But there is more to the context than that. Matthew 24:11-12 say, “And many false prophets will arise and lead many astray. And because lawlessness will be increased, the love of many will grow cold.” This idea of love growing cold is immediately before “But the one who endures to the end will be saved.” In a martyrdom scenario, enduring is not the same as living, so enduring means something other than staying alive. So, what does a Christian endure in order to be saved?
When Jesus was on the cross and said “Father, forgive them, for they know not what they do” in Luke 23:34 I believe He was modeling this endurance. On the cross, the lawlessness of the world had increased to the point where God Himself was abandoned and killed by a populist mob, fueled by a conspiracy of religious and political leaders. All of Christ’s followers were scattered like sheep without a shepherd, yet He continued to love. Yet, instead of calling upon an army of angels and freeing Himself from the cross, He forgave.
Matthew quotes Jesus as saying that while lawlessness is increasing, “many false prophets will arise and lead many astray.” Jesus said in Matthew 24:6 that “you will hear of wars and rumors of wars. See that you are not alarmed, for this must take place, but the end is not yet.” In opposition to this, false prophets will tell us to be alarmed and they will tell us that there is so much lawlessness that we need to do something other than love God and love our neighbor. Some of these prophets will claim to be the Christ (Matthew 24:5), but they will insist on a path other than that of the cross. Perhaps using a Facebook post fed through a heartless algorithm, they will say “The time is coming when good people will have to do bad things to very bad people,” even though Jesus says, “Love your enemies and pray for those who persecute you.” (Matthew 5:44)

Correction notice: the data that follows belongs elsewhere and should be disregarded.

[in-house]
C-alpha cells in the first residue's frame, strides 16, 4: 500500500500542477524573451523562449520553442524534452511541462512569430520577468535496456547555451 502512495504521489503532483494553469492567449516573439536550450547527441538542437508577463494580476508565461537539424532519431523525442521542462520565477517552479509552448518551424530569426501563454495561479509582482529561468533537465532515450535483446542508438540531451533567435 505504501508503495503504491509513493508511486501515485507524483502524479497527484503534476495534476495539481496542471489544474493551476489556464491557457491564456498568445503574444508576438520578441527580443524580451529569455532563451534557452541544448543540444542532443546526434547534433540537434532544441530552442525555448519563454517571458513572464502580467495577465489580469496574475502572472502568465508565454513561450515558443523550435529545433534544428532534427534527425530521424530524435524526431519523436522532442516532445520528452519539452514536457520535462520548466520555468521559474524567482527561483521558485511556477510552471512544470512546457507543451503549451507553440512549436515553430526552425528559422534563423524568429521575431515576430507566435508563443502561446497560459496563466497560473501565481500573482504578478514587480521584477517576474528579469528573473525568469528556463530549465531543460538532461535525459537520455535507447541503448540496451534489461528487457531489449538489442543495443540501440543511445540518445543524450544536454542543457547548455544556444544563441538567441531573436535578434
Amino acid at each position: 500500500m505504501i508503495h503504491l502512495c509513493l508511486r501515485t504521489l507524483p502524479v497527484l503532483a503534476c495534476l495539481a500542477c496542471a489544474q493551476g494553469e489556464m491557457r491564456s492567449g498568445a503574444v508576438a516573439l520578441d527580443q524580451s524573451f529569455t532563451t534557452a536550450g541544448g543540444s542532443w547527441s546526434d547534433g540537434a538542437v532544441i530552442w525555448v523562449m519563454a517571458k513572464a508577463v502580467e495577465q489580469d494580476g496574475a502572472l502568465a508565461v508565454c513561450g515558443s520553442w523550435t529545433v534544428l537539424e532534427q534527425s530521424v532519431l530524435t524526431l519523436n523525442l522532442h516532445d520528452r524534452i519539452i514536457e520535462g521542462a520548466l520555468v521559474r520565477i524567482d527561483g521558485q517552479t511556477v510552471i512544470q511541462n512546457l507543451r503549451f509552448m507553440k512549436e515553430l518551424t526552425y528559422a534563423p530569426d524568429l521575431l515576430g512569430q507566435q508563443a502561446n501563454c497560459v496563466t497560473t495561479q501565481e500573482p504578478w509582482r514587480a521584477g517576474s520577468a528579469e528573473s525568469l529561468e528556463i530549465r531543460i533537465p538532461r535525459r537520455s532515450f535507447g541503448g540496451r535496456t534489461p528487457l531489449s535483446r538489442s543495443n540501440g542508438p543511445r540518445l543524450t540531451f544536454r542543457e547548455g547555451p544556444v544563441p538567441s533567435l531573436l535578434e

Repeating yesterday’s post, when I’m struggling to face the world as I see it, I ask about 3:16, “Exactly which world did Jesus love enough to die for?” The answer is this one. Not just the part of it I get along with or that I’d pick to be in my Facebook feed if I had full control. Sometimes bearing our cross is just being willing to love those Christ loved, even when we don’t want to, and even when they hate us as they hated Him.
Praise God that Christ loved me, because I too easily find people I’d really prefer to stay away from, but if Christ had taken that approach, maybe He would have never come down to earth to die for me.
Father, forgive us, for we do not know what we do. We praise You that You endured to the end for our sake.
“Be kind to one another, tenderhearted, forgiving one another, as God in Christ forgave you.” – Ephesians 4:32
 At other times and places, Protestants have persecuted Catholics, or each group has fought among themselves. This is only one example among (sadly) many.  I’m planning a history post for next March 20, the first publication date of this book in 1563.
Today’s Rewind Wednesday takes a quote I posted last year (do you know which one?), adds four more, and creates another “Quint of Quotes.” These quints are five quotes somewhat related to each other, but not exactly in agreement. Hope you find them interesting and thought-provoking. Enjoy!
“You can have vengeance, or peace, but you can’t have both” – Herbert Hoover, after World War II
“Resentment is like taking poison and waiting for the other person to die.” -Malachy McCourt, Irish-American actor, writer and politician
“Forgiveness is the greatest miracle that Jesus ever performs. It meets the greatest need; it costs the greatest price; and it brings the greatest blessing and the most lasting results.” – Warren Wiersbe
“In taking revenge, a man is but even with his enemy; but in passing it over, he is superior.” – Francis Bacon
“If you love those who love you, what benefit is that to you? For even sinners love those who love them. And if you do good to those who do good to you, what benefit is that to you? For even sinners do the same.” – Jesus, in Luke 6:32-33
See previous Quints and other posts on quotes here.